In the latest instalment of our series where we take a Chelsea-related book and review some of the more interesting extracts, we revisit Dennis Wise’s autobiography on the 20th anniversary of the day he lifted the FA Cup for the Blues at Wembley.

The book was in fact published before our date with Aston Villa exactly two decades ago, which was the last final to be held at the national stadium before it was rebuilt and saw Roberto Di Matteo’s goal settle a fairly cagey and unremarkable contest.

That was the third FA Cup triumph of Wise’s career, his second at Stamford Bridge following the glory of 1997, and came 10 years after his arrival in SW6. Read more on the story of our 1999/2000 FA Cup triumph here.

Prior to the glory, there was plenty of heartache as Wise recalls joining a club still struggling to establish itself among the newly-formed Premier League’s elite, which is where we pick up our former number 11’s story.

Changing the Chelsea image

When he moved across London in the summer of 1990 from Wimbledon, Wise was certainly taking a forward step in his career but he wasn’t exactly joining the Chelsea that people know today. Signed by Bobby Campbell, he joined a club who had just completed their first season back in the top flight but who hadn’t won a trophy since 1970.

‘For a start the stadium needed a complete revamp,’ writes Wise. ‘Before, it was like one of those huge concrete bowls of a stadium that you still see in Eastern Europe, not at all intimidating, not to the smaller clubs anyway. For the glamour teams there wasn’t too much of a problem either.

‘Chelsea have always had the image and reputation of a big club. At one time they were known as the glamour club of London. But since the early Seventies they had the problem of being the perennial under-achievers of London football.

‘They never won anything; it was as simple as that. I hoped to play my part in changing that.’

After a few years of indifferent performance on the field, the arrival of Glenn Hoddle as player-manager heralded a new dawn. Hoddle made Wise his captain, though the two never developed a strong relationship.

‘I never got to know Hoddle as a person, even when I was his captain and saw him almost every day of my life,’ Wise admitted. ‘He was a strange guy, more than a bit distant and you couldn’t get to the bottom of him, find out what made him tick.’

However, at the end of Hoddle’s first season in charge, the Blues were heading to Wembley for the 1994 FA Cup final…

A Cup final bet with Cantona

It was our first appearance in the showpiece occasion for almost a quarter of a century but nothing went our way on the day. As Wise puts it: ‘We were thumped 4-0, slaughtered on a miserable afternoon on which the rain never stopped.’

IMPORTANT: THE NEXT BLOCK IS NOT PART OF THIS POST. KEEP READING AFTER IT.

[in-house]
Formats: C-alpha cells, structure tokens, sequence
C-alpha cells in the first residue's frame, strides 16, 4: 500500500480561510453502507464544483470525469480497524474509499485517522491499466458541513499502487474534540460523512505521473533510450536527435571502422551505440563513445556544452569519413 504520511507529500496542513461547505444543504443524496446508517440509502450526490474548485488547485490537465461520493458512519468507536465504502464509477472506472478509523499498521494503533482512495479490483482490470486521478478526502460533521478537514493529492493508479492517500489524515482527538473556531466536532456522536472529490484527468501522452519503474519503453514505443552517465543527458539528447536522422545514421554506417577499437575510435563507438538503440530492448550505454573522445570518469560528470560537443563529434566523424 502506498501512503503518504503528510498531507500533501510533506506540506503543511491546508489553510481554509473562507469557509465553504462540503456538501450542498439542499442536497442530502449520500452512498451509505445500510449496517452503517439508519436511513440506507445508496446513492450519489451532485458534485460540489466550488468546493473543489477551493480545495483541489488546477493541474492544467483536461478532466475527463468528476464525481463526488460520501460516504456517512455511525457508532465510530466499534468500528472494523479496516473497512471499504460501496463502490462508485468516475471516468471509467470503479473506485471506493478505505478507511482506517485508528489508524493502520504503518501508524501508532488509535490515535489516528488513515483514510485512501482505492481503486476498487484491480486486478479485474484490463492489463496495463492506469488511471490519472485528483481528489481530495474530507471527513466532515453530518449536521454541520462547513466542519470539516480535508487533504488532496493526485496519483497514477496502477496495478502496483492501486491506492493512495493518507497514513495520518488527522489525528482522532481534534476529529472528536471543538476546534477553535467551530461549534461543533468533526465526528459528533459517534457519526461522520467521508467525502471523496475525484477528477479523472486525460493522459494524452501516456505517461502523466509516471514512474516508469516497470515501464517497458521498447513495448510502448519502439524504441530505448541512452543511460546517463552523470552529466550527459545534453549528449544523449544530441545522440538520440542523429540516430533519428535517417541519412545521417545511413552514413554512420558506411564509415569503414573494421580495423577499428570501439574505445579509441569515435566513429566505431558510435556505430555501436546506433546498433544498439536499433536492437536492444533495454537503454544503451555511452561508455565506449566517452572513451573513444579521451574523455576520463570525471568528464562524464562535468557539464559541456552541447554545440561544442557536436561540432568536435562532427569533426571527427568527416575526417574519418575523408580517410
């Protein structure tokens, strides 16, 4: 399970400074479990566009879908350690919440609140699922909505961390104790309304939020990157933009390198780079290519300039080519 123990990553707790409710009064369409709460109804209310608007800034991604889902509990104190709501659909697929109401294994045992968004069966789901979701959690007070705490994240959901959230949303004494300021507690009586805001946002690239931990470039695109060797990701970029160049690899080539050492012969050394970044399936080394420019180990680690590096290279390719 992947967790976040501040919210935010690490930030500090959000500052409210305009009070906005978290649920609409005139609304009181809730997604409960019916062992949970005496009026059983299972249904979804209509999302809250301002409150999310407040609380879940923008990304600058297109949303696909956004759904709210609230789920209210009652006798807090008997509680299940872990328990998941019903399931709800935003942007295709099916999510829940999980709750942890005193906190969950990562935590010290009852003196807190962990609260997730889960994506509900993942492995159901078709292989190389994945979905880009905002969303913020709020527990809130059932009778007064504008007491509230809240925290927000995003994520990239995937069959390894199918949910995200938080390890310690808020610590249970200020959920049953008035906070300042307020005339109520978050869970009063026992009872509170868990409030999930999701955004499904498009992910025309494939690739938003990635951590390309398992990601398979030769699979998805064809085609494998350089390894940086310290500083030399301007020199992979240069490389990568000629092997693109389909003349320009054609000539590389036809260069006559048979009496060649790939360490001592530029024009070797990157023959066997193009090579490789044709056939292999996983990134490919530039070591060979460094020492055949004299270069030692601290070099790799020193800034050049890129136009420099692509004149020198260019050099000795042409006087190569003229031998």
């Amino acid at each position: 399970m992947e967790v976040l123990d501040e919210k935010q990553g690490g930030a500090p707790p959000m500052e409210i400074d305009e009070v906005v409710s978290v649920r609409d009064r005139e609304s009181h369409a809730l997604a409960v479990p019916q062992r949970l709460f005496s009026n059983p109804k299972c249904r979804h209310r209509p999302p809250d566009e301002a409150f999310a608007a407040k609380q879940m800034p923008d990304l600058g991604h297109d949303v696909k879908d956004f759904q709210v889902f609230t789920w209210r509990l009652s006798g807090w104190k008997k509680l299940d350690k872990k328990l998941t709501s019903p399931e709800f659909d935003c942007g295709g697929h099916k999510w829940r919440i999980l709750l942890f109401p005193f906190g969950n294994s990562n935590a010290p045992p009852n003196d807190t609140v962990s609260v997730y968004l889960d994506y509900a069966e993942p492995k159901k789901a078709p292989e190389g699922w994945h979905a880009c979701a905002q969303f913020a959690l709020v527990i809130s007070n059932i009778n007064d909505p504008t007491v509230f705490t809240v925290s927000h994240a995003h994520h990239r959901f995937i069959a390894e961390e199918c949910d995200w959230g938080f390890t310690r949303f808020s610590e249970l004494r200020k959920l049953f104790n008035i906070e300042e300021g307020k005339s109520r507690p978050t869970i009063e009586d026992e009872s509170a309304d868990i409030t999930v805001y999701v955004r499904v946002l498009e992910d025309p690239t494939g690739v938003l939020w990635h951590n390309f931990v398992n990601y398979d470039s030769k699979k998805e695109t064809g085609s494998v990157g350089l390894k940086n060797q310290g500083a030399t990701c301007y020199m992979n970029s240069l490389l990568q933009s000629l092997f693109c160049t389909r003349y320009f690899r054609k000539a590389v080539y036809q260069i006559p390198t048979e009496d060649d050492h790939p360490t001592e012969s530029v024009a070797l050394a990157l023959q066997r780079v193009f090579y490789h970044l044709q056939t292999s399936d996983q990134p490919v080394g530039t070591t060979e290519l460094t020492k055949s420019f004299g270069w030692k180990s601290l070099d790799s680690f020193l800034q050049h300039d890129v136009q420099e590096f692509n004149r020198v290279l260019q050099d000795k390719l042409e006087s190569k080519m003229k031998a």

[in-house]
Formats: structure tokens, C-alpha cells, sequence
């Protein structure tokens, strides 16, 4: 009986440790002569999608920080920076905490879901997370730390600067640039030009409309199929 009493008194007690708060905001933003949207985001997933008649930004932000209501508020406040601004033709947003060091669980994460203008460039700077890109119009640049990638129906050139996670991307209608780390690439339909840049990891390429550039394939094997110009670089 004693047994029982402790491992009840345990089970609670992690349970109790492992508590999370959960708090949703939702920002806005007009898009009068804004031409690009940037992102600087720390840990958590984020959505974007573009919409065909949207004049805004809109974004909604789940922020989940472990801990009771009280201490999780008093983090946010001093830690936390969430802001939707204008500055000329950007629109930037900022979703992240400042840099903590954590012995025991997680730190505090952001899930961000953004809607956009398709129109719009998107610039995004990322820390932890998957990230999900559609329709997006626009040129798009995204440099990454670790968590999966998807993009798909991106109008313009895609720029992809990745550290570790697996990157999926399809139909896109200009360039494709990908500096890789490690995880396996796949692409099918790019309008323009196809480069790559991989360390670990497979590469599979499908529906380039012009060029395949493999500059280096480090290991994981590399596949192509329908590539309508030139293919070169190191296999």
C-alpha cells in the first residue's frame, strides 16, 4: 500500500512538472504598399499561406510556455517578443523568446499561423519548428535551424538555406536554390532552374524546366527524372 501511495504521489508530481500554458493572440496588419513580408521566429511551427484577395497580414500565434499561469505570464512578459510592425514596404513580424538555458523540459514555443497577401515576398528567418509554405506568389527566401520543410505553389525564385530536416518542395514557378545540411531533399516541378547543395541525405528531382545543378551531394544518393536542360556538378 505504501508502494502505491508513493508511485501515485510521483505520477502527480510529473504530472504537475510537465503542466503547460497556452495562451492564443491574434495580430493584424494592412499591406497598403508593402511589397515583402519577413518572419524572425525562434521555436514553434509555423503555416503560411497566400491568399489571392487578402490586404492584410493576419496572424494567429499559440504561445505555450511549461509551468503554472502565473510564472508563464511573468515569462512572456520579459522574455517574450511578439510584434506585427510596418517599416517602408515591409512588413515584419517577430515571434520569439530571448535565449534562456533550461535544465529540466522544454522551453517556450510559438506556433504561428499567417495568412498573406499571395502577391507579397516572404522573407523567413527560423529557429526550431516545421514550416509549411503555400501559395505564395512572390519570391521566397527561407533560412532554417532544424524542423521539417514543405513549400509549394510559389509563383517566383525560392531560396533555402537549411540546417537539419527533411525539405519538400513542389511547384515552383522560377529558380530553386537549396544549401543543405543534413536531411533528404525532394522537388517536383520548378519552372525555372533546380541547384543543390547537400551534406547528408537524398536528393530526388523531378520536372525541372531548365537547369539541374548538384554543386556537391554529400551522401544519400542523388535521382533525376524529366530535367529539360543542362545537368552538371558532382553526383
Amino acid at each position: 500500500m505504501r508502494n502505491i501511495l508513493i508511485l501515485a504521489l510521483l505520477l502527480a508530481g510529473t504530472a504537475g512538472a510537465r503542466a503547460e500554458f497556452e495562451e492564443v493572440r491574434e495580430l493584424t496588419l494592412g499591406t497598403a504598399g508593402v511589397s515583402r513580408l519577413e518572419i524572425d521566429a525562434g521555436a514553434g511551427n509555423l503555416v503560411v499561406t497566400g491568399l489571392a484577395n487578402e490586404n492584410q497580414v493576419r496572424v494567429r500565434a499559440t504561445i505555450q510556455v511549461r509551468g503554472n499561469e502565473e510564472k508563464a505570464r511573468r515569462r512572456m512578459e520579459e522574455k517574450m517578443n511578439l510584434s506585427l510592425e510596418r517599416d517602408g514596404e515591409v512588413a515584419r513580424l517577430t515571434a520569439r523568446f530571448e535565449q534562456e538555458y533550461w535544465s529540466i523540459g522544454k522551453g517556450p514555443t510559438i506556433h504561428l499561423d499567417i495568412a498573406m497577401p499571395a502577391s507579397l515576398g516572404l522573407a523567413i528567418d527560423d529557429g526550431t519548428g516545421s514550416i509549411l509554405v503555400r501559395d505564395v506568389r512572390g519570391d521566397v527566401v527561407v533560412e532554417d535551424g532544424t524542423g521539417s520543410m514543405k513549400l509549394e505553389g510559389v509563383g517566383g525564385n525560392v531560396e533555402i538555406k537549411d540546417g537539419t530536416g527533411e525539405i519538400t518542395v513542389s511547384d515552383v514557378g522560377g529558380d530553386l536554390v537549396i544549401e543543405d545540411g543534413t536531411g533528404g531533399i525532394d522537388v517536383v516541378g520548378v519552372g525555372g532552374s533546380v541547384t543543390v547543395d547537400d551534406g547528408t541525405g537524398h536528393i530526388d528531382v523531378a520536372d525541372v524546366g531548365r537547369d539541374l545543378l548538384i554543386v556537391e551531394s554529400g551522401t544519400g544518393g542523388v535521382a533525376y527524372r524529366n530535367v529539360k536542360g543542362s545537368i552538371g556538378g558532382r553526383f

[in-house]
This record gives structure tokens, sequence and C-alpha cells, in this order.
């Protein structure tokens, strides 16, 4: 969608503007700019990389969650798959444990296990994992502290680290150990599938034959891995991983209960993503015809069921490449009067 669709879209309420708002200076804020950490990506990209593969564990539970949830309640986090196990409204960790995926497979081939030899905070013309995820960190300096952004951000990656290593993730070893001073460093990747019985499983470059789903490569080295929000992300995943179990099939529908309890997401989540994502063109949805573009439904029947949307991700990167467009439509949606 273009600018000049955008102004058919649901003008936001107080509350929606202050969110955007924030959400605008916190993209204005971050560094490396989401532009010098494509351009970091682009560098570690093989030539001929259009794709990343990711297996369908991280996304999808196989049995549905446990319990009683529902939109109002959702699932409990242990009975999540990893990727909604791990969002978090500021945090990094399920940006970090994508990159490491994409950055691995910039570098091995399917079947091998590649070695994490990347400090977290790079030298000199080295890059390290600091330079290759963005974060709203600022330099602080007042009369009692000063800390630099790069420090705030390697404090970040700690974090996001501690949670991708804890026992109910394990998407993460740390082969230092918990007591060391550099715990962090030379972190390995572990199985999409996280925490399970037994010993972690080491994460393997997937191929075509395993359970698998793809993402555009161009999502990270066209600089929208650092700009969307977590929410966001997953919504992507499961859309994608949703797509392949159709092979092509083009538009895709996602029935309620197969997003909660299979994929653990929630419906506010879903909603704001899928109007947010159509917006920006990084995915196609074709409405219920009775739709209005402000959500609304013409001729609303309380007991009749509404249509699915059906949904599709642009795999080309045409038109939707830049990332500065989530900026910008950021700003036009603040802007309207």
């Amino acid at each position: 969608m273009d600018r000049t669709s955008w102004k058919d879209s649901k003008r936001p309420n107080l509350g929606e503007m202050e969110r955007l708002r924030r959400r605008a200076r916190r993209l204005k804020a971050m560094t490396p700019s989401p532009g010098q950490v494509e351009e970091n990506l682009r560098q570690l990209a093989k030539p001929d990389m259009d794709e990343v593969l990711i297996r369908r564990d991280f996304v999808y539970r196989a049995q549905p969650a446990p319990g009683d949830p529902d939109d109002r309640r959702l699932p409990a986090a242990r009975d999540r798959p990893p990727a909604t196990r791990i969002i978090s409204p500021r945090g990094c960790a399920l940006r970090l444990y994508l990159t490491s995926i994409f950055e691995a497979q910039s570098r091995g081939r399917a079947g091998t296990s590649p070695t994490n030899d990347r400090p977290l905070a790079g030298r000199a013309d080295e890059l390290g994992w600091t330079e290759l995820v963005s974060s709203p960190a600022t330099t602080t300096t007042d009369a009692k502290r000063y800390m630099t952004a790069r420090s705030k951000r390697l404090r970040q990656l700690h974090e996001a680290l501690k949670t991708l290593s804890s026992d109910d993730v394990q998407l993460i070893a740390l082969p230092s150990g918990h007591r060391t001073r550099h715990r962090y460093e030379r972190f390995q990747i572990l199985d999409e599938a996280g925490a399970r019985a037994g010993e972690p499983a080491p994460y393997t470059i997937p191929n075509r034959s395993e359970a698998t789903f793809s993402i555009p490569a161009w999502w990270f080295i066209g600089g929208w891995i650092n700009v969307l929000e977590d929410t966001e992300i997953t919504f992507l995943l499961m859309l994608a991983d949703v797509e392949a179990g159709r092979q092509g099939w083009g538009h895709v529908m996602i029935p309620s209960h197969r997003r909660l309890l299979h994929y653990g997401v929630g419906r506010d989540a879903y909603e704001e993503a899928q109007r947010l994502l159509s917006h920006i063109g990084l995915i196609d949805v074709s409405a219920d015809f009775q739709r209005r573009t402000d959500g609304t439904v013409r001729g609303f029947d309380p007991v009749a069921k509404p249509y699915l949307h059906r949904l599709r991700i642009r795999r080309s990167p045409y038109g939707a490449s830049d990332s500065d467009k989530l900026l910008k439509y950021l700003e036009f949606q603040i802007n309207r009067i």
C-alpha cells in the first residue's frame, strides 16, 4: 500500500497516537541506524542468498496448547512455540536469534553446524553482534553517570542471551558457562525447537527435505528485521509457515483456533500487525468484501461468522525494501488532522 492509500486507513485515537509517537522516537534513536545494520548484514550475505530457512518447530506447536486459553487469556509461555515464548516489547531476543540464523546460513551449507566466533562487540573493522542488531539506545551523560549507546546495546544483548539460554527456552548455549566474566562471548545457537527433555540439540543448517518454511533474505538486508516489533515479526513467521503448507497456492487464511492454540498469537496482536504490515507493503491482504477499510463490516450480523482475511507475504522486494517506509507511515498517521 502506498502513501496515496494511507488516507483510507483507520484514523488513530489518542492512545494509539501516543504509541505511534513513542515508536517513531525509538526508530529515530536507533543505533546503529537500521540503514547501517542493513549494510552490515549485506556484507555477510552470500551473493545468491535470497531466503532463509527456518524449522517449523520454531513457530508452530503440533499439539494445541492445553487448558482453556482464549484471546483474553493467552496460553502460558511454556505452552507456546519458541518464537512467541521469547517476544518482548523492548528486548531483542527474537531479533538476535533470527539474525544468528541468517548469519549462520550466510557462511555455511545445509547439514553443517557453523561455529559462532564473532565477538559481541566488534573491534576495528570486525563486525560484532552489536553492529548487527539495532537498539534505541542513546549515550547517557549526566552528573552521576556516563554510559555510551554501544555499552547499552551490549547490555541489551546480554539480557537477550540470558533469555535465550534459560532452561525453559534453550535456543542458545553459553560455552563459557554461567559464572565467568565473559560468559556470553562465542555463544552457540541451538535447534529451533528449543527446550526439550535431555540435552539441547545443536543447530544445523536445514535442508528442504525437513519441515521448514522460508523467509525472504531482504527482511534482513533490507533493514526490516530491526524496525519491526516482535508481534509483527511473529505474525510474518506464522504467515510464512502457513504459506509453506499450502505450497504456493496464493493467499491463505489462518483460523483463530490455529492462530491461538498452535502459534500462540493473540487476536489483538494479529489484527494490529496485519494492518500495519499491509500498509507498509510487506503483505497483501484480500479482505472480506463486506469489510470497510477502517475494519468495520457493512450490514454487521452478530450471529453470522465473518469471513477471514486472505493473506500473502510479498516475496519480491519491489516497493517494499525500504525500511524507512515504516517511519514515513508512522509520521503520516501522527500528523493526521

Gavin Peacock smacked the crossbar but that was the closest we came to scoring on a chastening day at Wembley. Not only did Wise end suffer the ignominy of captaining Chelsea to our heaviest-ever Cup final defeat, he also lost £100 in a bet with Eric Cantona.

‘I had used the tactic before when Tony Cottee was about to take a penalty for Everton,’ explains Wise. ‘As he stood waiting to take it I said, “I bet you a fiver you miss.” He just said, “Leave me alone.” Whether it affected him or not I don’t know, but I do know that he missed.

‘Having succeeded once, I thought I would try it again with Cantona. “Come on,” I said, “let’s have a bet. I bet you miss.” I was a bit taken aback when he said, “Okay, £100.” I was thinking more in terms of another fiver but I still agreed. He scored.

‘Later in the game United got another penalty. This time he came up to me and said, “Hey, double or quits on the £100?” “No chance,” I said. And, of course, he put that one away too.’

‘After all those years, Chelsea were winners again!'

It was three years before we played another final but this time we were odds-on favourites up against a side who had just been relegated from the Premier League. Middlesbrough were the opponents for Ruud Gullit’s men and it was a game that the Blues immediately took charge of.

‘On the day of the final I had this wonderful feeling that we were going to win, that a trophy was coming to Chelsea for the first time in a quarter of a century,’ writes Wise.

‘It took just 43 seconds for us to know it was our cup. The early goal from Roberto Di Matteo just about killed Middlesbrough off. With four minutes to go Eddie Newton got the second and that was it.’

Another three years later at Wembley, Wise would take his own son up to lift the FA Cup but in 1997 he plucked a boy in blue out of the stands and treated him to the full post-match celebratory experience.

‘At the final whistle it was pure elation,’ he continued. ‘Everything flashed through my mind – the noise, the crowd, the colour. As I was going round with the cup, I went into the crowd and pulled out a kid of about 10.

‘His dad couldn’t believe it but the kid had his full Chelsea kit on and I wanted him to know what the pitch was like, what it is like to be among winners in the team he supported.

‘Not only had we won the FA Cup, we sensed there were better things ahead. After all those years of frustration, Chelsea were winners again and I knew, deep down, that this was just the start of something, not the end. Better things were coming. I just knew it.’

Written in 1999, that is certainly a prophetic line from our former skipper. The 1997 FA Cup win was our first major honour for 27 years; in the 23 years since then, Chelsea have claimed 20 domestic and European trophies!

Dennis Wise: The Autobiography was originally published by Boxtree in 1999.